Monday, July 19, 2010

You know...

You know you're well off when your train of thought leads to thoughts such as this...

Sunday, June 27, 2010

Thanks Mum!

So I really just work better when I am well fed. I was brought up being fed homemade food for the vast majority of my meals, and learning a bit about cooking for myself in the process. This is mostly due to my dear mummy staying at home on a regular basis and spending a fair chunk of time in the kitchen making breakfast, lunch, and dinner for three boys and my dad.

So: Thanks Mum! For staying at home and cooking on a regular basis, and not going out and doing something silly like getting a highly paid job as is your right as an equal citizen. I appreciate this more than anything else, and feel like it is the best thing you could have done for me. I respect you more for this than if you were a published physicist or a successful activist or a rich CEO.

(There's actually another letter like this that I need to write. It's exactly the same as this except it says thank you for: taking me hiking and orienteering and camping, and limiting the access I had to a computer and tv.)

Friday, June 18, 2010


A dollar now is worth less than a dollar 100 years ago. (It can buy less bread)

A Canadian dollar in Canada is worth less than a Canadian dollar in Africa. (It can buy less bread)

A dollar coin in Canada is worth more than a dollar coin in England. (I england I can't buy any bread with a Canadian dollar, I have to exchange it at specialized locations like money exchanges)

Usually, a dollar coin is worth the same as 100 pennies, but:
If I'm in need of a heavy weight, the 100 pennies is worth more than the single dollar coin.

When I'm walking in south Glasgow, and it's getting late, and I need to get home quickly:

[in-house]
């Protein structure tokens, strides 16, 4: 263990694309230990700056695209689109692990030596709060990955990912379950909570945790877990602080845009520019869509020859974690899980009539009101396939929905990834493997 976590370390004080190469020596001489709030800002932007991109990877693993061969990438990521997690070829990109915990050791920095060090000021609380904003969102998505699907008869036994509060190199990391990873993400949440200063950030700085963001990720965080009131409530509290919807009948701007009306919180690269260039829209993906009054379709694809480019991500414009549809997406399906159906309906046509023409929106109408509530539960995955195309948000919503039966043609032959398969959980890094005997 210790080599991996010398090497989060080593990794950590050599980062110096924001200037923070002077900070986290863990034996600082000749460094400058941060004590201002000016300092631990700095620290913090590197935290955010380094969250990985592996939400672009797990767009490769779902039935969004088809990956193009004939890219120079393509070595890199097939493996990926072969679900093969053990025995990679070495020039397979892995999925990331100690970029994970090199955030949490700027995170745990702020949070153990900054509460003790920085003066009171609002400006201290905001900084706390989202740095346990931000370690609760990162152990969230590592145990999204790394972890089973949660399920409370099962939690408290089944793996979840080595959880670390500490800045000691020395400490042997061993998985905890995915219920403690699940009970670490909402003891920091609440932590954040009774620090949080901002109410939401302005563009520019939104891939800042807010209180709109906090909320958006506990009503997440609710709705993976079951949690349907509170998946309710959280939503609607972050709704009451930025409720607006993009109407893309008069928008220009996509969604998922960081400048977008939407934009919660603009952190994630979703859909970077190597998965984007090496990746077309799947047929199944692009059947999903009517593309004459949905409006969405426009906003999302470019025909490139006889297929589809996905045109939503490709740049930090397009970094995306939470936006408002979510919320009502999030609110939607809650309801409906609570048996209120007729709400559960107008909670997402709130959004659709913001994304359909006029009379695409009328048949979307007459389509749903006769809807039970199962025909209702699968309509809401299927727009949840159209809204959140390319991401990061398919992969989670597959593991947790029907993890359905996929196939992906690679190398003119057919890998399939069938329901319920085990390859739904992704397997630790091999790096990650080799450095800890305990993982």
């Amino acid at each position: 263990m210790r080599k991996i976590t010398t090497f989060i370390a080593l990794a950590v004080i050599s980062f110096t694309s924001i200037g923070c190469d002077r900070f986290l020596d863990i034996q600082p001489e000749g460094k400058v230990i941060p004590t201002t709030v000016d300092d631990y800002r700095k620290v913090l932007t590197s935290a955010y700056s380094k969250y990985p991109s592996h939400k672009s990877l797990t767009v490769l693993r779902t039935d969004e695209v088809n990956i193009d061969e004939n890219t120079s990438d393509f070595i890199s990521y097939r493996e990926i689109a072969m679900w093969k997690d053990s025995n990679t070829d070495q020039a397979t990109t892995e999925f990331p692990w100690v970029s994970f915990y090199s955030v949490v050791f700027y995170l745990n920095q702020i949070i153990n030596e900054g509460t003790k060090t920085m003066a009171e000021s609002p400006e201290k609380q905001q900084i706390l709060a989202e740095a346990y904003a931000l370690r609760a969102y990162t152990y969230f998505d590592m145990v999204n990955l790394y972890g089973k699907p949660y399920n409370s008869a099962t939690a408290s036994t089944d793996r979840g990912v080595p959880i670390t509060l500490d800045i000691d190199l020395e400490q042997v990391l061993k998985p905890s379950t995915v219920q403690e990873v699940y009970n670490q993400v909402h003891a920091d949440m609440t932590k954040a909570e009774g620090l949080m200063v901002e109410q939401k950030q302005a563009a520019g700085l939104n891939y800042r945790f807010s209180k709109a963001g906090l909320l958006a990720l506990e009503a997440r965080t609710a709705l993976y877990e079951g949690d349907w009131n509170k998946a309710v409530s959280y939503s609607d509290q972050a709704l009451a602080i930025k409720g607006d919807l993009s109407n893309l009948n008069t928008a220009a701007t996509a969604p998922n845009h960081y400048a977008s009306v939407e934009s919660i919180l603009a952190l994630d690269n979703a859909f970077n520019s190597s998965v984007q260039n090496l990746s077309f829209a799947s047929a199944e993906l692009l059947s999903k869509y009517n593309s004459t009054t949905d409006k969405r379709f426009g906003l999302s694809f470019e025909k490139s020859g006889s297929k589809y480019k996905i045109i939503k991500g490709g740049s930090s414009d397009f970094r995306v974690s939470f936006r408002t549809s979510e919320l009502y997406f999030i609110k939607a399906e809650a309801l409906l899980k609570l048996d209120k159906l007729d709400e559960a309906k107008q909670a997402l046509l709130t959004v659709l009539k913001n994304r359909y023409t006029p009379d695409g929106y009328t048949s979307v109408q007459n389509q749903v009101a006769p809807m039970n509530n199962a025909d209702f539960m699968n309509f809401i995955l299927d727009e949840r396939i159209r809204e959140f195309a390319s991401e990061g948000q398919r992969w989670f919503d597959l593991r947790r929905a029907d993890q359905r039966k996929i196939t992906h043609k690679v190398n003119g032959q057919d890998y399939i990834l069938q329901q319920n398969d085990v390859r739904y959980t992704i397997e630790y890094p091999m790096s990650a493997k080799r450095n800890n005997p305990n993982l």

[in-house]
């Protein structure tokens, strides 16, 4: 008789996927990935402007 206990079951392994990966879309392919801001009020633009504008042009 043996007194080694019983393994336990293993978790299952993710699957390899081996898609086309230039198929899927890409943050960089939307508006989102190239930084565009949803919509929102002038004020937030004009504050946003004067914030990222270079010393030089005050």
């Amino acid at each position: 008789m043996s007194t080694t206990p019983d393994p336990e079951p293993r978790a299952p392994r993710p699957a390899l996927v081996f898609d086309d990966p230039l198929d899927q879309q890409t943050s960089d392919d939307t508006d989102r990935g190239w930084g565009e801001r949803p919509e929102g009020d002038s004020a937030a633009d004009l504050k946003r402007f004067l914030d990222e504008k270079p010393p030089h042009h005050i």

9 British pounds in change is worth much more than a 10 pound bill. As I can only get a bus fare with the coins. This means that I am happy to give someone the 10 pound bill for the 9 pounds of change.

Of course, this doesn't just extend to coins and bills. It also applies to anything else.
10 gazillion barrels of oil has a value that depends on it's precise location.
If it's inside a strong pipe, on it's way to a refinery, then it's a very nice thing to be the named owner of. It's worth a lot.

But if it is outside that pipe - hardly more than a couple meters away - seeping into the ocean then it's a very, very bad thing to have in your name.
It could cost you your job.

Friday, May 21, 2010

a script to tweet my experiences into memories

so I started by watching a TED talk on the differences between the 'experiencing self' and the 'remembering self'. The general distinction made was that every moment of you life is interpreted, and responded to, by the part of you that experiences things - while the remembering self if composed of your memories.

So, for example, if your doctor asks you if you can feel anything when she taps your knee, she's talking to your experiencing self. Whereas if she asks how your knee felt after you ran a marathon last weekend, she's talking to your remembering self.

There is some interesting fuzzyness that pops up if you accept this distinction. Example fuzzyness: your decisions in the moment are based on your experiences in the past (you can't say you knee hurts if you don't know what hurting feels like, and if you don't know what your knee usually feels like), and your memories are interpreted and built by your experiences as they happen (everything that is a memory is an experience first).

Anyhoo, I was thinking about this, and then I wanted to post a link to the video to my facebook page. Which immediately struck me as an attempt of my experiencing self (me watching something on the computer) to save/remember/permanentize the experience into my memory (my facebook page, which holds a variable collection of thoughts that I think are worth holding onto and sharing). Thus I saw me and my online presence enacting what the talk was talking about.

The fact that the remembering side of things has been computerized by using facebook ( you could also use files or myspace or twitter) leads me to wonder if the 'deciding what to save' portion could also be computerized. Could write a computer program or script to: evaluate my experiences as they happen, give everything a value, and then post the most 'valued' ones on twitter? It seems at least possible to me with my current ability and experience.

Would this script rely on the memories to evaluate future sets of inputs?
Could the 'experiencing self' be analogous to the environment/program that runs the script in that it just interprets the script line by line and has no real long term memory outside the files it saves (ie it's memories)?
would something like this be some sort of artificial intelligence?